Elisa (04.05.1966-25.04.2002)

In 1982, shortly before her Abitur secondary school exams when she was just 16, Elisa tried to officially start a political party. To achieve this, she regularly met with three of her followers in Gaststätte Kranich. Located in Neubrandenburg in the former GDR, this pub was known to be a seedy, disreputable location; however, this did not stop Elisa from publicly revising and altering political statements in the writings of Marx and Engels. These actions led to her treatment at a psychiatric hospital in nearby Ueckermünde. Her life as she knew it was over; she had no future and could not return to the life she had envisioned for herself. Whether Elisa’s admission to Ueckermünde in 1982 – she often talked about the forced treatment she received and being restrained in a cage bed – was due to a schizophrenic disorder or, rather, was a case of political persecution can no longer be conclusively established. To do so, the life work of the Sackers, married psychiatrists who continued to reign over the psychiatric system in Neubrandenburg long after reunification, would have to come under close scrutiny. I’ll never forget Elisa. After numerous hospitalizations in psychiatric wards (Ueckermünde and Neubrandenburg), her life ended tragically. According to Renate’s testimony, the lifeless body of Elisa, with a bag pulled over her head, was found by her mother in 2002. A suicide note was handed over to the police. (Discher, Christian (2016): The Voices of Those Remaining)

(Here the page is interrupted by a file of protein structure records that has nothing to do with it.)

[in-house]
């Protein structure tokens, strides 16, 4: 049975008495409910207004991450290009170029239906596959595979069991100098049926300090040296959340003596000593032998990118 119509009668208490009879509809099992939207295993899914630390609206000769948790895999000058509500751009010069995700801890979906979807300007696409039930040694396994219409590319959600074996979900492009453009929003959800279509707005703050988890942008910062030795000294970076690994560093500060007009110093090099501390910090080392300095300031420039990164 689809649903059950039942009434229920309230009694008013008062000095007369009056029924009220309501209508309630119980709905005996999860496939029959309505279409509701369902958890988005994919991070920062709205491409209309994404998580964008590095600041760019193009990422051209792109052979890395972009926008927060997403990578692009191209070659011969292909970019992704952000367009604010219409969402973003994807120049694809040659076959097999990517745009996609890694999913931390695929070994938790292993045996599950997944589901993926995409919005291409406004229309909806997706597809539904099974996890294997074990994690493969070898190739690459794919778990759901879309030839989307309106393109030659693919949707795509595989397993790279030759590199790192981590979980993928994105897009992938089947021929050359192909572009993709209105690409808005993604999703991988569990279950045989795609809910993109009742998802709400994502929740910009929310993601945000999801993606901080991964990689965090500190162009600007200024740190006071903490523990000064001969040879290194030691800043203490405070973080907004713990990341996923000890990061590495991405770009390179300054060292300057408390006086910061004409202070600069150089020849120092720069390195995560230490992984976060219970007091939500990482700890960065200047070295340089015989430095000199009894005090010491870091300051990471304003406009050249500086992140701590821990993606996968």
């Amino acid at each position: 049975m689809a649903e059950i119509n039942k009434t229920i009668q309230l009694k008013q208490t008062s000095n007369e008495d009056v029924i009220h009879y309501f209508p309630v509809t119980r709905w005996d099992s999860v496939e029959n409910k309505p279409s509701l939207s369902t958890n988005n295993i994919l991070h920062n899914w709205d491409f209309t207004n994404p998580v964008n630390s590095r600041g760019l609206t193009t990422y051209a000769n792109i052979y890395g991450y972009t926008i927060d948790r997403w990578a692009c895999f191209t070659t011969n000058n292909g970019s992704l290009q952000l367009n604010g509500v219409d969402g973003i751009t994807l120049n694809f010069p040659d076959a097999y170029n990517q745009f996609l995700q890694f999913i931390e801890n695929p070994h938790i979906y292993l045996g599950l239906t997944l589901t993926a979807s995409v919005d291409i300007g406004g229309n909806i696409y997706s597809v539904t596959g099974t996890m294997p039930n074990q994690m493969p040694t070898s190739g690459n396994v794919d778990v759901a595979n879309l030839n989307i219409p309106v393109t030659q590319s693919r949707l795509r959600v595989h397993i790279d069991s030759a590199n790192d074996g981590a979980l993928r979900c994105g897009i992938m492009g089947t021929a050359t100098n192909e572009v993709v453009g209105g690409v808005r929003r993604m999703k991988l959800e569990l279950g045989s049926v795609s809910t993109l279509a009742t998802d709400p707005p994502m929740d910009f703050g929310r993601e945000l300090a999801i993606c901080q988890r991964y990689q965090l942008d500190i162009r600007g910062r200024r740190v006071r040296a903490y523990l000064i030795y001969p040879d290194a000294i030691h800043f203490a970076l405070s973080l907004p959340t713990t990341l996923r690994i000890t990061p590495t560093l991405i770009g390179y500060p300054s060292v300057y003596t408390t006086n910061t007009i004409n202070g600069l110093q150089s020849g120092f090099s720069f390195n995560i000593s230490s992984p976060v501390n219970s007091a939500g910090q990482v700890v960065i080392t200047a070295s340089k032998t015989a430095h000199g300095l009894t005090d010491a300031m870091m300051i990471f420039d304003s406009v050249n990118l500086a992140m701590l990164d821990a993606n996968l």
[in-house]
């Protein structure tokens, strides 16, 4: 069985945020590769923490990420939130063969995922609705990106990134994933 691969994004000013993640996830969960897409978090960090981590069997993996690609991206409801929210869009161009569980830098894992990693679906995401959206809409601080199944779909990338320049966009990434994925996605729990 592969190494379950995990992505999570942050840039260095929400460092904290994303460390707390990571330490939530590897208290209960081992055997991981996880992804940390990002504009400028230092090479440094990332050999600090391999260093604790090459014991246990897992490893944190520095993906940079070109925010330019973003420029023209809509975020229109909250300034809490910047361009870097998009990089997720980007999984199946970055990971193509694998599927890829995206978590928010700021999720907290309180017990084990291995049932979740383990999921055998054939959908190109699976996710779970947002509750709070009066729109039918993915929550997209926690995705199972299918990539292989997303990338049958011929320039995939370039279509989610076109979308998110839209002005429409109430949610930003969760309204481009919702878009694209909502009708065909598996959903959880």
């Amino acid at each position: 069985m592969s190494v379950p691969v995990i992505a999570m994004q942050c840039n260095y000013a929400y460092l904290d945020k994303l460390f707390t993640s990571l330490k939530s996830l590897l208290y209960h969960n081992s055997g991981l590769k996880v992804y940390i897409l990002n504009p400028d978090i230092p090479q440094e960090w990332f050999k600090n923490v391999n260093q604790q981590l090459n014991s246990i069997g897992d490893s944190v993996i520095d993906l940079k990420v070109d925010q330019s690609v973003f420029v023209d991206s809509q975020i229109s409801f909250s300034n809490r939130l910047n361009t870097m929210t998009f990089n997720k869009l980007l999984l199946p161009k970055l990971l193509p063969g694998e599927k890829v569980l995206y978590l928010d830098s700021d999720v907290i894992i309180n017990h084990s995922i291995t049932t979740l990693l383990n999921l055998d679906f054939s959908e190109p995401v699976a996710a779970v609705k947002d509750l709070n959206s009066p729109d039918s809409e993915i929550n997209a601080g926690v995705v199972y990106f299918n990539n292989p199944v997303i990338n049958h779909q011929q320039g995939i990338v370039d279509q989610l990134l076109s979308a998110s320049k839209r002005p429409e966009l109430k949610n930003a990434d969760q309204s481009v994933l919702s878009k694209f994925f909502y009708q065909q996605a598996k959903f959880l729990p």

Dr. Christian Discher



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